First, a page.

This is our pilot review. For more information, check out our complete season review.
Battlefront presents a unique story from the earliest panels and does its best to develop a rich world. The series features a city teeming with a mix of humans and interdimensional monsters and successfully makes it feel normal. Despite a looming fate-of-the-world trope, the anime might prove to be an effective combination of strong characters and unique environments.
Perhaps the largest flaw with Battlefront is its approach to exposition. The episodes aren’t above an old-fashioned narrational voiceover, but it’s just lazy writing when you’re given key plot points in the form of a text brick on a computer screen. At the same time, it’s hard to hold this against Battlefront. It seems to understand that its plot isn’t all that deep and doesn’t warrant a three episode build-up. While it’s not exactly masterful delivery, at least it gets the exposition out of the way without pretending to be something greater than it is.
The tell-don’t-show approach gives us the gist of the show right off the bat. In what was formerly New York City, an interdimensional portal to the alterworld has opened and transformed the town into a paranormal melting pot for monsters, magic users, and ordinary humans. We follow Leo Watch as he joins a secret society called Libra to aid his fellow superhumans in defending the chaotic city — and the outside world — from extraordinary criminals.
The animation of the series is generally well done. The convincing backgrounds do most of the heavy lifting when it comes to creating the authentic atmosphere of the anime. Battlefront does get lazy sometimes, such as when it uses still image swipes during voiceover narration. It reciprocates for this by not resorting to intrusive CGI for mundane things, opting to use a few frames of animation where sufficient. The show shies away from computer animation whenever it’s not absolutely necessary. This goes a long way for immersion considering we’re currently in a period where the low-budget effects of emerging series are generally quite overt.
The score is probably the most notable thing about Battlefront due to its track diversity. It’s not necessarily notable in a good way, though. The first episode throws some jazzy tunes our way, but as a Westerner this isn’t very reminiscent of New York. It feels more suited to someplace like Louisiana, or a period piece like Baccano. The grunge-style that pops up during a comedic bit in the second episode feels like Battlefront is trying to pay homage to FLCL in a way destined to be ineffectively unnoticed. The third episode again sweeps in a completely different direction and attacks us with Beethoven. Combine the sporadic, often out of place soundtrack with a wholly underwhelming intro theme and it’s difficult to tell whether what Battlefront is trying to do is really working for it or not — which means, essentially, it’s not.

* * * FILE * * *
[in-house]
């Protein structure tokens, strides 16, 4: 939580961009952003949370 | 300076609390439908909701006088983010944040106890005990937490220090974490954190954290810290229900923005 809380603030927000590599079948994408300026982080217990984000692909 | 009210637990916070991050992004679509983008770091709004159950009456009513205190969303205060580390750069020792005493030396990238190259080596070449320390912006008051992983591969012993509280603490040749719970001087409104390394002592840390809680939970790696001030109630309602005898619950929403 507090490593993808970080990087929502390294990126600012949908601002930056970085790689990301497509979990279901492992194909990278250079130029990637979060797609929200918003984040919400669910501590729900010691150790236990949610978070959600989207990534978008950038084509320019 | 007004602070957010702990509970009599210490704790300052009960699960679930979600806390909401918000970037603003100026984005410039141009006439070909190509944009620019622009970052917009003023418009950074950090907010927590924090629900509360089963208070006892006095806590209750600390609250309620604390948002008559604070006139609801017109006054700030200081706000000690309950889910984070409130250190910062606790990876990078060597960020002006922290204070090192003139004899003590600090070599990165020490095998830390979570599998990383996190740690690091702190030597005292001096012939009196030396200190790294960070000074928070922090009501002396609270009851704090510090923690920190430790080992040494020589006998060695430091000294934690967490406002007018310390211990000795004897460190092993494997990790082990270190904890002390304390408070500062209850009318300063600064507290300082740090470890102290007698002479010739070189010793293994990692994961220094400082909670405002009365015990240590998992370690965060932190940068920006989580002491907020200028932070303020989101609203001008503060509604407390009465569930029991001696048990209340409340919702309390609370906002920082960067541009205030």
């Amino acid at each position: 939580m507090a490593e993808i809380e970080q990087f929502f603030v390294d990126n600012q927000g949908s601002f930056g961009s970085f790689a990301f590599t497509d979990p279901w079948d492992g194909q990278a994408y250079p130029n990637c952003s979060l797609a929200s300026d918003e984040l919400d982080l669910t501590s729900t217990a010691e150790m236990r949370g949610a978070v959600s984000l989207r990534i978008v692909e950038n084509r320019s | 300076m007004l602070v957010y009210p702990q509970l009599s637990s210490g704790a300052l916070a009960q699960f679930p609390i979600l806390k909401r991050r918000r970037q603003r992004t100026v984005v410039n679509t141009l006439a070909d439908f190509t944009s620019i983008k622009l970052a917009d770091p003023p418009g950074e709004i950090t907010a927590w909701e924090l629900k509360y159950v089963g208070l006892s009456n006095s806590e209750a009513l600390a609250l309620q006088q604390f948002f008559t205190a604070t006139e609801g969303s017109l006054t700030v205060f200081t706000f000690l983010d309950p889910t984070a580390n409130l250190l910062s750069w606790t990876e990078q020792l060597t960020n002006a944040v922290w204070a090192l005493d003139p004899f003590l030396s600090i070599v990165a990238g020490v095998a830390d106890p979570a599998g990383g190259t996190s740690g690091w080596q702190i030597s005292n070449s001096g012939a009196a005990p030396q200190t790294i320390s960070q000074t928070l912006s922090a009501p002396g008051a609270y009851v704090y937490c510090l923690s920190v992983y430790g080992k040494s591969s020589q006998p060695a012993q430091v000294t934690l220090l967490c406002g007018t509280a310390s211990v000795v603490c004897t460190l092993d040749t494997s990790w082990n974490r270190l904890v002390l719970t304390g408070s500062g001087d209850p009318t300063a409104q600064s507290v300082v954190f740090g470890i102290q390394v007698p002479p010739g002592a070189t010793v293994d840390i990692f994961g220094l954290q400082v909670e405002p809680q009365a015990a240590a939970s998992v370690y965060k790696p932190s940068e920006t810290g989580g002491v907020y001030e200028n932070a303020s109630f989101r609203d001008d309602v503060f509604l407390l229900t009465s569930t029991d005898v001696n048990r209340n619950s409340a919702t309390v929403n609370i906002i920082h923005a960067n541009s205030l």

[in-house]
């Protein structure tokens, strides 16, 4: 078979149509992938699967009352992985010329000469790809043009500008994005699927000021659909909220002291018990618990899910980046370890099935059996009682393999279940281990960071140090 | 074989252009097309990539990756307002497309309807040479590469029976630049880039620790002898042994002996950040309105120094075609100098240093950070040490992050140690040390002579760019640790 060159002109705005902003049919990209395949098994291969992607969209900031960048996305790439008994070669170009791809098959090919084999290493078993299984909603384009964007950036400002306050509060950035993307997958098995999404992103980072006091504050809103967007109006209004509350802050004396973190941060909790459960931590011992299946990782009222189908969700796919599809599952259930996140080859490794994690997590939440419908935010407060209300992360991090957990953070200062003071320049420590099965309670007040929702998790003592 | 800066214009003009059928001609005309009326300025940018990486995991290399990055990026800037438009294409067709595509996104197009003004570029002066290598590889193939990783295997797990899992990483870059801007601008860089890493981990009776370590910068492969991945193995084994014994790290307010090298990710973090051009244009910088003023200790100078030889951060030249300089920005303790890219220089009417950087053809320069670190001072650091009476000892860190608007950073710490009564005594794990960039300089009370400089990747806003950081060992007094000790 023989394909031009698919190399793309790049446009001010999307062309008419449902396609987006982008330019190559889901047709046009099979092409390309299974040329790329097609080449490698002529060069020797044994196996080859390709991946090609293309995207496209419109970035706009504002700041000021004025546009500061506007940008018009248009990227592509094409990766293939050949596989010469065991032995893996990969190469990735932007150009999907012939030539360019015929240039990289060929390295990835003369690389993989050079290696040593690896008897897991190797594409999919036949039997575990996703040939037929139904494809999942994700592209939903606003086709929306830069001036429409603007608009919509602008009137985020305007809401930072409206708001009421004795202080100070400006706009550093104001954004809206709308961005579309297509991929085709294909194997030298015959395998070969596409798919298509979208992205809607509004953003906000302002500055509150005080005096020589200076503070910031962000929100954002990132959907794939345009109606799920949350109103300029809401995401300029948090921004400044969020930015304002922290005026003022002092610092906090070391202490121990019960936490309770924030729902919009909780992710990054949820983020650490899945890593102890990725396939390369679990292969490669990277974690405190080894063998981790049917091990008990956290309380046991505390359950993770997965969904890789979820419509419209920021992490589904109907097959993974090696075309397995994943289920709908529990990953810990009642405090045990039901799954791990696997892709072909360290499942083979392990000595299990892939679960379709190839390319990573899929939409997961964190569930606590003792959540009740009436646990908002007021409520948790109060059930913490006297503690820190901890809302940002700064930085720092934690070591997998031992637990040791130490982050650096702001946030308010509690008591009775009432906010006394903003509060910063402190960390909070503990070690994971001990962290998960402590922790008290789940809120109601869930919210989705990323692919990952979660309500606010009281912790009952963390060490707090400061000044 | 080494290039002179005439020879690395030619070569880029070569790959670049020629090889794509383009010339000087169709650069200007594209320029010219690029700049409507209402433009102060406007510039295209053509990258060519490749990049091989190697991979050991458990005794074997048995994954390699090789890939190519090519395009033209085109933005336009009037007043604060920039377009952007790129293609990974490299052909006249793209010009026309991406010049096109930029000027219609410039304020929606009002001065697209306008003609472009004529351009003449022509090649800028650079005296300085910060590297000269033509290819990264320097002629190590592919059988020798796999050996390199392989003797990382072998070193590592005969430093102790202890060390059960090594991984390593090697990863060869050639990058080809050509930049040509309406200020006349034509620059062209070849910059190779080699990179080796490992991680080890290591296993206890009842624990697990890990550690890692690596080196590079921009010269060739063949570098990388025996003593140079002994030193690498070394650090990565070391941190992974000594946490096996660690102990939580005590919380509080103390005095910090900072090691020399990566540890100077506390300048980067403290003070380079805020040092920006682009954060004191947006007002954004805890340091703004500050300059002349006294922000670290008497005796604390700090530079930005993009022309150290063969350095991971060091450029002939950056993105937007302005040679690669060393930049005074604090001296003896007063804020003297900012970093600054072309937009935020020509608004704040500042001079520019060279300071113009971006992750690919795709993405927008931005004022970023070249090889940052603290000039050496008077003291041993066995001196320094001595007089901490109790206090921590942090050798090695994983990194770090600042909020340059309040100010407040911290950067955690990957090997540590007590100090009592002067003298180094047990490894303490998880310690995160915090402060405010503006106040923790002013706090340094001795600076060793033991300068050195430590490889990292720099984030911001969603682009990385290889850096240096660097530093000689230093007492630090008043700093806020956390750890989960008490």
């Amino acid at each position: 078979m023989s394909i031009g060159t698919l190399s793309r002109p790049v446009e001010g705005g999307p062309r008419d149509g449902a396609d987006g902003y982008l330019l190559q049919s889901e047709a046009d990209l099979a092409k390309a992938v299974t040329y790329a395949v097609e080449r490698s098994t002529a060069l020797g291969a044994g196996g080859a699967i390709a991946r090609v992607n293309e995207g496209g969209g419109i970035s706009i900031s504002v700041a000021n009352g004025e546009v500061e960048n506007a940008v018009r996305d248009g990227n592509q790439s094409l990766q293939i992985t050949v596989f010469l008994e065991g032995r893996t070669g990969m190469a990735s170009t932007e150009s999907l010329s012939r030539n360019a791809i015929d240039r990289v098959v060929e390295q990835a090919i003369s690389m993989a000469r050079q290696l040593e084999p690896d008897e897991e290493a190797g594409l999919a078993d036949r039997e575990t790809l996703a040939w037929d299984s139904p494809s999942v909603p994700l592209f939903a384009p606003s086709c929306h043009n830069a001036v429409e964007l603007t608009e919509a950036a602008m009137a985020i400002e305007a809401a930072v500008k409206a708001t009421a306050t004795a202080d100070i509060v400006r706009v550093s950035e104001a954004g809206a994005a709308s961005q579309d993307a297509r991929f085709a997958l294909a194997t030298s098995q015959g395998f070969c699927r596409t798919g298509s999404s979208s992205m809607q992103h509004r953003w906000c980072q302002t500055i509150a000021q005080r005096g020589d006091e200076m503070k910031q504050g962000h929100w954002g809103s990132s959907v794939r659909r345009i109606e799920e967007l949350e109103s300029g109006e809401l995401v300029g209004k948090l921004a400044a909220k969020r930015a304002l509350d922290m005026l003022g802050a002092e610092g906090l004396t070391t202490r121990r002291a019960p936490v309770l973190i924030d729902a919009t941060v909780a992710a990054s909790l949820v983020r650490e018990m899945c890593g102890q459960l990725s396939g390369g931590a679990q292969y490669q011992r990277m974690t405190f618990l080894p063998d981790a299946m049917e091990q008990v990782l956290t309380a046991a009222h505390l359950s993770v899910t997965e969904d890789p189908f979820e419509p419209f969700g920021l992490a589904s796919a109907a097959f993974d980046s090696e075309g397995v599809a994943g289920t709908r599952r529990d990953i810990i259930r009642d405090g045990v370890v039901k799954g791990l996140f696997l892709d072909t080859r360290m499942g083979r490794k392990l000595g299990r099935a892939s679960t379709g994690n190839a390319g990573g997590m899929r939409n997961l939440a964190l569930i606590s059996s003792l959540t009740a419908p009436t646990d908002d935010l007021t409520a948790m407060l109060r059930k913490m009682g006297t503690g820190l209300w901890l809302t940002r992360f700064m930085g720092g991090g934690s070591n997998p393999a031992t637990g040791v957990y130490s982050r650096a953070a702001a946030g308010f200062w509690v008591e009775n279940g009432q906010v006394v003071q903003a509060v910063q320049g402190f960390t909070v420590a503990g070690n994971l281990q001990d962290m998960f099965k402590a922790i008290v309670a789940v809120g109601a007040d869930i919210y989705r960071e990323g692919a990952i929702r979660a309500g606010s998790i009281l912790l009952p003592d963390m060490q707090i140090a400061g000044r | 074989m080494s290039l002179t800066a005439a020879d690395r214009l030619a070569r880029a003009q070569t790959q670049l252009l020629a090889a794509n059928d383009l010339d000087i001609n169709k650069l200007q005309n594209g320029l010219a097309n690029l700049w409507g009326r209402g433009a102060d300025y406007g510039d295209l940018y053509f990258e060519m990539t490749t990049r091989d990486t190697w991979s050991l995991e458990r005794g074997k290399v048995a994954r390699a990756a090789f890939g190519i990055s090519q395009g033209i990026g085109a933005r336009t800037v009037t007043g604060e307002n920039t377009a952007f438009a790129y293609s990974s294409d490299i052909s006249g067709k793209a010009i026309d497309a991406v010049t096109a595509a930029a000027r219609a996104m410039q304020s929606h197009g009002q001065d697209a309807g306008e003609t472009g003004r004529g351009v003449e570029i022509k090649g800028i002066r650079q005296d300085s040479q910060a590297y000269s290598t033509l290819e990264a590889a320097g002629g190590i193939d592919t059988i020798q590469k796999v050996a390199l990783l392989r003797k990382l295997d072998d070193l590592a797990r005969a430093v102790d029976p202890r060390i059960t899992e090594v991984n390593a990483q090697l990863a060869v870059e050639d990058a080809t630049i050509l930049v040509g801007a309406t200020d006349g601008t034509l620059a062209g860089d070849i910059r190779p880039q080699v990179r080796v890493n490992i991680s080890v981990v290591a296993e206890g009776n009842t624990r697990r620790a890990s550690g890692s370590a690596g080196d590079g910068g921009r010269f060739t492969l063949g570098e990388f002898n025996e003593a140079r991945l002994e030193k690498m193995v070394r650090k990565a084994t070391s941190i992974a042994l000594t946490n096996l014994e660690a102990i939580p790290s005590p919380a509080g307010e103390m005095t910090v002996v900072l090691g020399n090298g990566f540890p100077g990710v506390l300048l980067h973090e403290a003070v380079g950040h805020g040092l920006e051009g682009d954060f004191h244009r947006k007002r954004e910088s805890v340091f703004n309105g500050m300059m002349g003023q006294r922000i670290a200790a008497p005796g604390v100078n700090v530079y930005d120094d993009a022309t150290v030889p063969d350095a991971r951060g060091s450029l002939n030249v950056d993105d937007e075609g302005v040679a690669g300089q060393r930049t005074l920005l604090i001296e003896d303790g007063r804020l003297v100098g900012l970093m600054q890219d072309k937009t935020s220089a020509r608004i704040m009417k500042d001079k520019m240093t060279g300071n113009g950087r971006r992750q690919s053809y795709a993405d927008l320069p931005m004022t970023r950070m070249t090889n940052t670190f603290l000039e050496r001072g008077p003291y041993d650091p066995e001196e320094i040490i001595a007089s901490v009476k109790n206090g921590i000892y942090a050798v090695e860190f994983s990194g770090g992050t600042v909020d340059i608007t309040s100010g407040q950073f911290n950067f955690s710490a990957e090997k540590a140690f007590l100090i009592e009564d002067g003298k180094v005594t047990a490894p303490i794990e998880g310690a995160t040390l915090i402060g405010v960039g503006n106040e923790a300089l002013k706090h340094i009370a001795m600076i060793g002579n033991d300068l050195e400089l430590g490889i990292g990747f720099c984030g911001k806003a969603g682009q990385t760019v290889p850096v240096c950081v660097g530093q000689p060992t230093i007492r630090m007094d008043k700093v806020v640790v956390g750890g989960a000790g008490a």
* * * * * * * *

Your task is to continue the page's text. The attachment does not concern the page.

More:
Leo Watch’s gimmick is that he has the eyes of the gods, considered a prime artifact even in the alterworld. They can see the past, present, and bits of the future, which makes him an important target of criminals wishing to possess such an ability. The other members of Libra have various powers: partner Zapp Renfro is a blood-weaving vampiric sort and team captain Klaus von Reinherz is Beast from X-Men because coming up with powers that haven’t already been done is impossible. Such pop culture influence over Battlefront is abundant. Zapp attacks Klaus in Cato v. Clouseau fashion, the villains are straight out of Ninja Scroll, and the alterworld stirs memories of M.C. Escher’s images. Still, it’s unfair to label this as reappropriation rather than simple influence because Battlefront manages to combine these elements to make its own world and characters.
The biggest thing standing in the way of a recommendation for Battlefront is the lack of action. When the shit hits the fan, it’s over in a matter of seconds without much in the way of actually being animated. The conflict in the entire third episode is a chess style match between Klaus and a crimelord. This would be forgivable if the episode weren’t beating us over the head with the fact that the game is a big metaphor for the struggle between the two worlds, good and evil, the outside world and the city, and a bunch of other stuff we’re not sure if we care about at this point in the series. Despite all the action being glossed over, the anime doesn’t make it up to us by posing any greater questions. There’s really no lasting conflict, so the purpose of the series is vague and seems very episodic and meandering.
The series needs to decide what it wants to do. We’re shown villainous Femt, the self-proclaimed King of Depravity, but he disappears for the entirety of the third episode. Leo meets a “cute girl” with whom he seems a bit smitten, but she doesn’t even have a name yet. Libra teammate Chain Sumeragi has yet to serve any real purpose. Leo’s pet monkey seems demoted to a mascot after we’re told of its incredible powers in the pilot. It’s possible that Battlefront could become one of the better animations of the season, but right now it doesn’t have enough direction to warrant being on your watch list every week unless you’ve got time to throw into checking out a third or fourth series.
Recommendation: Has potential!
Title: Blood Blockade Battlefront (Kekkai Sensen)
Original Source: Manga
Source Writer: Yasuhiro Nightow
Source Publisher: Shueisha
Director: Rie Matsumoto
Writer: Kazunao Furuya
Music: Taisei Iwasaki
Run Start: 04/2015
Review Date: 04/2015
Episodes Reviewed: 01-03